Three hundred thousand dolphins and porpoises die every year because, among other things, they get caught in lost fishing nets that drift masterless in the sea. Over a million seabirds are killed each year by marine pollution, mistaking plastic particles for food and perishing miserably over time.

The WWF predicts that by 2050 there will be more plastic than fish in the ocean.

The original plan of the founding team was to start their own ocean cleaning initiatives and to remove trash from non-tourist beaches in self-initiated collection campaigns. Thus, for every pair of shoes sold, one pound of plastic would be collected from beaches and recycled.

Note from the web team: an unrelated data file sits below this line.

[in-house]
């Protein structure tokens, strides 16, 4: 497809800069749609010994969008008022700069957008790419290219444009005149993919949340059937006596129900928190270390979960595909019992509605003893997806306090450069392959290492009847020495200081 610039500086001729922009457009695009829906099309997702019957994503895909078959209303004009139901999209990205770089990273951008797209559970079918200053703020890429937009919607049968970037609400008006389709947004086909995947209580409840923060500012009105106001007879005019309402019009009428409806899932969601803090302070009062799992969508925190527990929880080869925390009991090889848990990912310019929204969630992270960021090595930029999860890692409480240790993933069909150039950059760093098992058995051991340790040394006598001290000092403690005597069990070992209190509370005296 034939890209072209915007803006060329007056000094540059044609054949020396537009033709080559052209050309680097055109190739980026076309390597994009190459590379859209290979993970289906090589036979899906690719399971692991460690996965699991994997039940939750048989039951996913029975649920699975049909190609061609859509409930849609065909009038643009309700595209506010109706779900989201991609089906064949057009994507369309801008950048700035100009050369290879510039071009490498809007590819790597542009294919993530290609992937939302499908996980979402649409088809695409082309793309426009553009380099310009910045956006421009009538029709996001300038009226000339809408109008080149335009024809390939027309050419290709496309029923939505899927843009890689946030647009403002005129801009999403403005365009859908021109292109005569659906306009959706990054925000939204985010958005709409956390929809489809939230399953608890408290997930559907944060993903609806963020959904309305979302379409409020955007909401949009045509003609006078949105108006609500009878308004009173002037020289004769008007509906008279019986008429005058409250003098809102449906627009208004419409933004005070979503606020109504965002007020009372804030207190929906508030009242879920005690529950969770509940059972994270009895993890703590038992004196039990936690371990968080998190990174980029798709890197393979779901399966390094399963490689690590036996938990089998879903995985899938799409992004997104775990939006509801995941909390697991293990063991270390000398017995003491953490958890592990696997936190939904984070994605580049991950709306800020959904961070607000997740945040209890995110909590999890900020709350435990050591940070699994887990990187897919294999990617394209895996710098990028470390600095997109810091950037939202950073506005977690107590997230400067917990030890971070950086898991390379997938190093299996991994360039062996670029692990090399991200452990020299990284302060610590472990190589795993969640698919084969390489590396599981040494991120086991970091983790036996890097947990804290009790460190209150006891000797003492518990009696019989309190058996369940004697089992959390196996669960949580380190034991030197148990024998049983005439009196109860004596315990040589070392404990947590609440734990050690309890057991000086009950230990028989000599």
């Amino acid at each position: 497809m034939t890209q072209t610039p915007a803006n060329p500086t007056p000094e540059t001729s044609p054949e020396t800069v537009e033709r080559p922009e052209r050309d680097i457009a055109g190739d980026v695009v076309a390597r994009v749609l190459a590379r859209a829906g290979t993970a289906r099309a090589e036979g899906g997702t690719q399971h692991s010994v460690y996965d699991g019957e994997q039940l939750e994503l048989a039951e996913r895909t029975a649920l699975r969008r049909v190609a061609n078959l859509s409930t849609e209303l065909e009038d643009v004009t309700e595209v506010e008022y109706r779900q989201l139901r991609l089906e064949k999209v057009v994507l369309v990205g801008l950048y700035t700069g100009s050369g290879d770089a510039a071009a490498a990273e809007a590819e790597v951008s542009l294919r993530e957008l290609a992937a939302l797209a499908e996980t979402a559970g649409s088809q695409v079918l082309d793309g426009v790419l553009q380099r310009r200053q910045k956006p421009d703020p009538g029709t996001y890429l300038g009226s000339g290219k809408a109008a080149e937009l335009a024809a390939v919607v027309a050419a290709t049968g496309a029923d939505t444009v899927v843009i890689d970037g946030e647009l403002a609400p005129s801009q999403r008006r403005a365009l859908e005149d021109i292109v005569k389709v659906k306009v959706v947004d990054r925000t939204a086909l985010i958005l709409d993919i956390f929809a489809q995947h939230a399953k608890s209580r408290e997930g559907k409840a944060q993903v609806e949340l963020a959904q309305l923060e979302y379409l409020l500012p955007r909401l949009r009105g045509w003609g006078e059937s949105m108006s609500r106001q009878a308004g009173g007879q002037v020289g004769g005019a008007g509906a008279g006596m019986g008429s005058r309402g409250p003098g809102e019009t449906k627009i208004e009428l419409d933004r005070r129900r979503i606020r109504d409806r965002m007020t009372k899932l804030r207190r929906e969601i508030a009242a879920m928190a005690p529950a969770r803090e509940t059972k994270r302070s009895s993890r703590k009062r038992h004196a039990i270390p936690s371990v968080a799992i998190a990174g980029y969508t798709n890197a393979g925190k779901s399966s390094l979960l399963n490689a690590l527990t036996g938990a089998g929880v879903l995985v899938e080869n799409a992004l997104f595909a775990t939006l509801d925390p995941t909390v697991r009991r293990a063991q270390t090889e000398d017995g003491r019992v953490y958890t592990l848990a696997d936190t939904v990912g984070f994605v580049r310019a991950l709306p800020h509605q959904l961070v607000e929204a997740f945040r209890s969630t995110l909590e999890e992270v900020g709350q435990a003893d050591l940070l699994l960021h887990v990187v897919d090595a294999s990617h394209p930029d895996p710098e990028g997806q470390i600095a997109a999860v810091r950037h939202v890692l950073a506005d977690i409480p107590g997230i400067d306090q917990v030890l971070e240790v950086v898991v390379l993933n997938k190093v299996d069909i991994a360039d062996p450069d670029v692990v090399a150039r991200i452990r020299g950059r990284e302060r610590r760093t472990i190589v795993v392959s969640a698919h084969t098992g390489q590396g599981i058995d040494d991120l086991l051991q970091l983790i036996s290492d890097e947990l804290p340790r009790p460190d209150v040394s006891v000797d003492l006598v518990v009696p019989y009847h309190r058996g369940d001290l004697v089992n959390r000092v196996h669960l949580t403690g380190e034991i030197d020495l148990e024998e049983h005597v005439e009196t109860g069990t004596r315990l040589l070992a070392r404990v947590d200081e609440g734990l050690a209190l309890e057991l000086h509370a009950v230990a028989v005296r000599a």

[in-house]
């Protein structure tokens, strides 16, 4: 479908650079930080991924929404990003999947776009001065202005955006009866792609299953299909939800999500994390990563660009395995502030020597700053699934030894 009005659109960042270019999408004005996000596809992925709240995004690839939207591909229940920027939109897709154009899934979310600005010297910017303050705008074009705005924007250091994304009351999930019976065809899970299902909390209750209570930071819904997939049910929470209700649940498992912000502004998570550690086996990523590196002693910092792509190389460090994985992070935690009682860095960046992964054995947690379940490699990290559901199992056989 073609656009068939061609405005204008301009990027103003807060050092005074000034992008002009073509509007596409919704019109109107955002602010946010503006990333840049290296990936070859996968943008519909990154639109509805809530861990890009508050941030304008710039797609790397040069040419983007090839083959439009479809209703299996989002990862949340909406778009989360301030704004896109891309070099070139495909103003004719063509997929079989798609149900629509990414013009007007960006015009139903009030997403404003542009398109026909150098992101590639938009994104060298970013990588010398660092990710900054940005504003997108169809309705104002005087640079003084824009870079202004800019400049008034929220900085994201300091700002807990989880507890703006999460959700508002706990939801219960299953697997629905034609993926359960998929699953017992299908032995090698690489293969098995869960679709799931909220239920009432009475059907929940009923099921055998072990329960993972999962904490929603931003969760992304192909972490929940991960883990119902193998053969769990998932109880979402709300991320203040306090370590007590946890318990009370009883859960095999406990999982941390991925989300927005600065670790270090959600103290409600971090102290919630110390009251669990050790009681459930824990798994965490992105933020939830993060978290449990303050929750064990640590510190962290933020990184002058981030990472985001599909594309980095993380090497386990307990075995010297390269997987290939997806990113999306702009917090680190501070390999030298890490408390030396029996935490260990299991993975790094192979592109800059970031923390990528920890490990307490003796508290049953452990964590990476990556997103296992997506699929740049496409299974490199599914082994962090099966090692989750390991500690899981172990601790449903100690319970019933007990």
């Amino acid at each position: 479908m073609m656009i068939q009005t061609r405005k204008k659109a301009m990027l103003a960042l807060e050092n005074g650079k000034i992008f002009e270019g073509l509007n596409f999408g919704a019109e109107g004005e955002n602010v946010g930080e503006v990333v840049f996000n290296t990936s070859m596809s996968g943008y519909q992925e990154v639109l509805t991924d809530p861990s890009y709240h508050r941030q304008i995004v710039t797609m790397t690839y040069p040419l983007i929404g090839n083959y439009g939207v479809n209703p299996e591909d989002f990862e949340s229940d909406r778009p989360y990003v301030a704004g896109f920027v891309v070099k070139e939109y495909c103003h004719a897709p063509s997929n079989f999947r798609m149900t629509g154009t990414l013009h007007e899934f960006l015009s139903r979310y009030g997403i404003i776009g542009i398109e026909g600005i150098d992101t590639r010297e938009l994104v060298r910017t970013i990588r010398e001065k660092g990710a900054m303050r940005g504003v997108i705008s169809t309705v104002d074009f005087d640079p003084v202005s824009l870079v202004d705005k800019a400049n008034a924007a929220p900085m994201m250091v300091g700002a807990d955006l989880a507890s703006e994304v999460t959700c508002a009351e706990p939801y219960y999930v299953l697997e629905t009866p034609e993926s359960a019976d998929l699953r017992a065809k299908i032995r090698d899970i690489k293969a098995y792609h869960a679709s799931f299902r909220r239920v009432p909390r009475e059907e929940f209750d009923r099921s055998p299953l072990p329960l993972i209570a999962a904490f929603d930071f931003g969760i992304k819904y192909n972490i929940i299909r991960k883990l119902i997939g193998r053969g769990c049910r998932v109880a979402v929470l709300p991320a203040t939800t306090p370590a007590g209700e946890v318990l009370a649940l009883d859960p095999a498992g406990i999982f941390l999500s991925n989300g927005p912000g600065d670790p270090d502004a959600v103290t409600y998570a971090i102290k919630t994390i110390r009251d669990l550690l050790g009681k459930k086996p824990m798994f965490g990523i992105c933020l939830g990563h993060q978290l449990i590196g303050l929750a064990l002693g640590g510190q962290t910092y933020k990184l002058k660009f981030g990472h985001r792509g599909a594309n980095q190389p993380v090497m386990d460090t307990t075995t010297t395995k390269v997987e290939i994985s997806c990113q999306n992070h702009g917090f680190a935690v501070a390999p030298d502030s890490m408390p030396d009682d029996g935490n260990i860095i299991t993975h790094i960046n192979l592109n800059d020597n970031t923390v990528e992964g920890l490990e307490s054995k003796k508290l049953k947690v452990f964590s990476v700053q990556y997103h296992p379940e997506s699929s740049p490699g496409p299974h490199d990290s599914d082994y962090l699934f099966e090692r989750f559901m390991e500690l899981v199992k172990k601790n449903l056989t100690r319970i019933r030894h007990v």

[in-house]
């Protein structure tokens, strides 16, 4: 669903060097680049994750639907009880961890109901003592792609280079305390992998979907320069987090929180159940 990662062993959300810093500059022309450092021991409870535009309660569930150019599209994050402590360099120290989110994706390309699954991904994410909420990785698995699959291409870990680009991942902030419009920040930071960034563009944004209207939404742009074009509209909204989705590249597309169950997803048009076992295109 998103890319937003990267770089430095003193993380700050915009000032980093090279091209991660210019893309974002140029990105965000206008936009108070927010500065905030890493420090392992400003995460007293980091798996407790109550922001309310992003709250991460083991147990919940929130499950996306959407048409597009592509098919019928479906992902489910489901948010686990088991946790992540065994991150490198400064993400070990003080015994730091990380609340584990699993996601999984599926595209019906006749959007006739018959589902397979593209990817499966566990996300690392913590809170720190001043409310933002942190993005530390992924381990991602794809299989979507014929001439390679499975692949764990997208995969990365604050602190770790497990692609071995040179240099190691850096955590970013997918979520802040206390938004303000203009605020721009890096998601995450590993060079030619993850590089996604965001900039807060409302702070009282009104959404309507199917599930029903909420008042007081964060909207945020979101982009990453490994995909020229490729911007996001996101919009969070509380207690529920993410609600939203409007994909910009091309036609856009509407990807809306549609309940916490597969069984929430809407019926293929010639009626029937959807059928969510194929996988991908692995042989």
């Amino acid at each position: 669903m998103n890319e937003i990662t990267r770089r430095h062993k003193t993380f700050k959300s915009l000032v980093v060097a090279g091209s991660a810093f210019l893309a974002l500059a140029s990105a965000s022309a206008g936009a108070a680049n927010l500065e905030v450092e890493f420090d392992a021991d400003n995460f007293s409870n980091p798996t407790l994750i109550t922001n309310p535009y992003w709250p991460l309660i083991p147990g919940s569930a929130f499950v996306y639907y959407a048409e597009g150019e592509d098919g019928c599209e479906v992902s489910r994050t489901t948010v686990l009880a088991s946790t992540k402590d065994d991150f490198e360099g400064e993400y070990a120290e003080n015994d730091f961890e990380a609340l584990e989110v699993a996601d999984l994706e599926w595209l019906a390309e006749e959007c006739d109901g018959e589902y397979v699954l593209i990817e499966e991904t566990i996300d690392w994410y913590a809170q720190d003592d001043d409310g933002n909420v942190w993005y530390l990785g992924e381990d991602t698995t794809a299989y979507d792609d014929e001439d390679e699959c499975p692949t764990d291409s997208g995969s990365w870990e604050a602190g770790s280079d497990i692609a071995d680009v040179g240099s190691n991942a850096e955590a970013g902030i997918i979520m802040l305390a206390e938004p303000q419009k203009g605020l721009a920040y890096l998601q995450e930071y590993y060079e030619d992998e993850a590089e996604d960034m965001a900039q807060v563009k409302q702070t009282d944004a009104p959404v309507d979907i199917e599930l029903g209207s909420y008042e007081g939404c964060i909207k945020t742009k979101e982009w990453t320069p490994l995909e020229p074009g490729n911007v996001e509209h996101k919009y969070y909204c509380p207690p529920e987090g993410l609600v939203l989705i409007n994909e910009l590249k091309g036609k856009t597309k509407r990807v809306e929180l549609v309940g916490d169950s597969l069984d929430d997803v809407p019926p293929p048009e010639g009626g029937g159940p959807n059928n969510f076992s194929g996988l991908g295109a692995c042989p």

However, at Project Evaluation, the constant push for maximum efficiency, effectiveness and transparency led to the decision to initially financially support outside organizations that can address the ocean plastic problem with greater effectiveness than the founding team could with their own hands.

The founders are concerned with the greatest possible impact and the most effective way to help, not with an image film. They want to make a difference.

In the long run, further and also own Ocean Cleanup initiatives are planned. In the initial phase of the project, however, it seemed more sensible to the brand to bundle resources in the best possible way and lead them to where major adjusting screws can be turned until the kulson company is able to do so itself.